Saturday, November 9, 2013

Jammeh fatigue grips Gambia

Gambians seem to have had enough of the excesses and unreasonable demands of their president, and including but not limited to his failed promises to make life better for Gambians in general and his supporters in particular.  The ultimate response which took them 19 years of misrule has been passive resistance, a phenomenon that used to be referred to as "foot dragging" in 1994-96 by the Armed Forces Provisional Ruling Council (AFPRC), regarded by the then Ruling Council as a crime that sent many a civil servant and cabinet ministers to the unemployment lines or to the notorious Mile II prisons.

In the early stages of the transition from civilian to military rule when the regime has not firmly imposed itself on the population as all military regimes do, any semblance of delay in implementing a decision of the military or the directive of its Chairman was immediately characterized as foot-dragging leading to immediate dismissal and/or detention.  Given that it was Gambia's first experience with a military regime, other than a brief brush with a failed attempt in 1981, the brash military style was seen then by many as a means of stabilizing a regime that was unsure of its ability to hold on to power.

What was thought of as a transitory means of maintaining power became institutionalized.  The civilian population shaped into a highly regimented, regularly receiving orders from the military council through the state-controlled media as to their next assignment.  The population was organized into the supporters of the military regime, especially the youth who were promised more schools,  more scholarships, jobs and economic development in exchange for their political support. These kids became part of the regimes rent-a-crowd brigade who ran behind Jammeh's motorcade chanting slogans in support of the military regime, and voicing opposition to the deposed civilian regime - a regime now viewed and remembered in nostalgic terms after 19-years of political and economic regression under a dictatorship that has failed even its staunchest supporters in many respects.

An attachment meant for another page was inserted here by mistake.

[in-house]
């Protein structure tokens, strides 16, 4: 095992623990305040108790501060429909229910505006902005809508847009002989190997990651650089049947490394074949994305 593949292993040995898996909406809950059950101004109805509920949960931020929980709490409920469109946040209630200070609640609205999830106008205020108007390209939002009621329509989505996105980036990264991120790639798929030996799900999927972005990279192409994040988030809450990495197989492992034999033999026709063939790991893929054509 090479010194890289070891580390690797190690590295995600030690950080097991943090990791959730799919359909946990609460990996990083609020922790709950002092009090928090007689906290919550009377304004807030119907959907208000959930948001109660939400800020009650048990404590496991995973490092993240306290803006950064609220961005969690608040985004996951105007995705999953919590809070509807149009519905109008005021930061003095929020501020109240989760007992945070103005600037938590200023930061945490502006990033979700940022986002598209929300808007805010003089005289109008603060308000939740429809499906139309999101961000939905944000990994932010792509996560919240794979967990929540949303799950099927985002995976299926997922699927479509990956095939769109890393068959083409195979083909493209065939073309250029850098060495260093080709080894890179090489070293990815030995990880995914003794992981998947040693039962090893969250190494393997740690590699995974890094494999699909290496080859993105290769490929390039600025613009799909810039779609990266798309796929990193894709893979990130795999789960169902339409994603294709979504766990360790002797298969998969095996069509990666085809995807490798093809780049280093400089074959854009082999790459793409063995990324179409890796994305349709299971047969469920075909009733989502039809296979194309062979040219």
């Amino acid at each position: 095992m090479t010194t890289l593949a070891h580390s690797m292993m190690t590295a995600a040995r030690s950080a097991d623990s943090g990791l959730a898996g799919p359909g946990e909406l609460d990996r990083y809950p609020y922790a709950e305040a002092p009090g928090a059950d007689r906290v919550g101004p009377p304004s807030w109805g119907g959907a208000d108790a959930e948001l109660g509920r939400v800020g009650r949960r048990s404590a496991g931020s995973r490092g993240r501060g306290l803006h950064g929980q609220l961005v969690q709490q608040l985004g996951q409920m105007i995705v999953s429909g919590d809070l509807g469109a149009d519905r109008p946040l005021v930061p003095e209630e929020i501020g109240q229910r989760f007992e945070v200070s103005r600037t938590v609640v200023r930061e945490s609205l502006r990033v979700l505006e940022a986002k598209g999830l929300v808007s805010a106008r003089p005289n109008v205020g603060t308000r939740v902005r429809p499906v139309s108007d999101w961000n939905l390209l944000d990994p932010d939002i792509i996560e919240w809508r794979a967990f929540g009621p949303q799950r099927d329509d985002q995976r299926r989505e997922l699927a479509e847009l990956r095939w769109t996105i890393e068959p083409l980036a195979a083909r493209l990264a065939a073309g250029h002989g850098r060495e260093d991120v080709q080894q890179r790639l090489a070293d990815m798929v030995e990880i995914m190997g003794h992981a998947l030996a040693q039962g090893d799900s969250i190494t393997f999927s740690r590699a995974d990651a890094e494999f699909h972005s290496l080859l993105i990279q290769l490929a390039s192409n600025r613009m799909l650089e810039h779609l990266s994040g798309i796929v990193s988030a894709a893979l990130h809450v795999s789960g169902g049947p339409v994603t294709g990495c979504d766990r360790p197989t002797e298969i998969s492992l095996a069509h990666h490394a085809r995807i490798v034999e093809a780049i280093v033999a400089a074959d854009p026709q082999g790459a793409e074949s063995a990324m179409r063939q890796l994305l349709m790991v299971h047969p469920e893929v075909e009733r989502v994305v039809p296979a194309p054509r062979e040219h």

The kids who ran behind the Jammeh motorcade are now grown men with families of their own only to discover nothing has changed.  In fact, it has grown worse.  They are discovering, however late, that jobs are as elusive today as they were in 1994 despite promises of an impending oil boom that will not only transform Gambia into a Singapore of Africa, but will create jobs for every Gambian who wants one.  The resultant effect of these broken promises is less youth participation in regime-supported activities.  In the old days they would have been guilty of 'foot-dragging,'  Because of reduced level of youth participation, civil servants have been slated to fill in gap by being urged via threatening official memo to either attend APRC party functions or face dismissal.  This is how bad things have become.

The youth were not the only group that fell victim of a military regime that promised much and delivered little. Banjulians who have always played a critical role in the political life of the Greater Banjul area, and of the country as a whole, did not only see their political stock devalued by the Jammeh regime but they were deliberately transformed from a respected group of political operatives and king makers of sorts into a support group, cheer leading for the AFPRC/APRC regimes.  Jammeh gave them the new title " Banjul Elders".

The group cheerleads and act as validators of every political action and decisions of the dictatorship.  These range from tacit support of the abduction and torture of Muslim clerics by not speaking out in opposition to providing religious justification for the execution of nine death row inmates.  Some of those executed have not exhausted all the legal remedies guaranteed under the 1996 Constitution, including one prisoner who should not have been executed because his death sentence was commuted to life imprisonment when the death penalty was abolished by the Jawara government.  These elders are regularly paraded before national television to display their blind support of an increasingly unpopular regime.  Stripped of their political influence and economic power, these elders are viewed with suspicion by the dictatorship because of their previous support of, and prominence in the Jawara government. Their only function and usefulness to the regime is to act as validators of an increasingly violent and corrupt regime.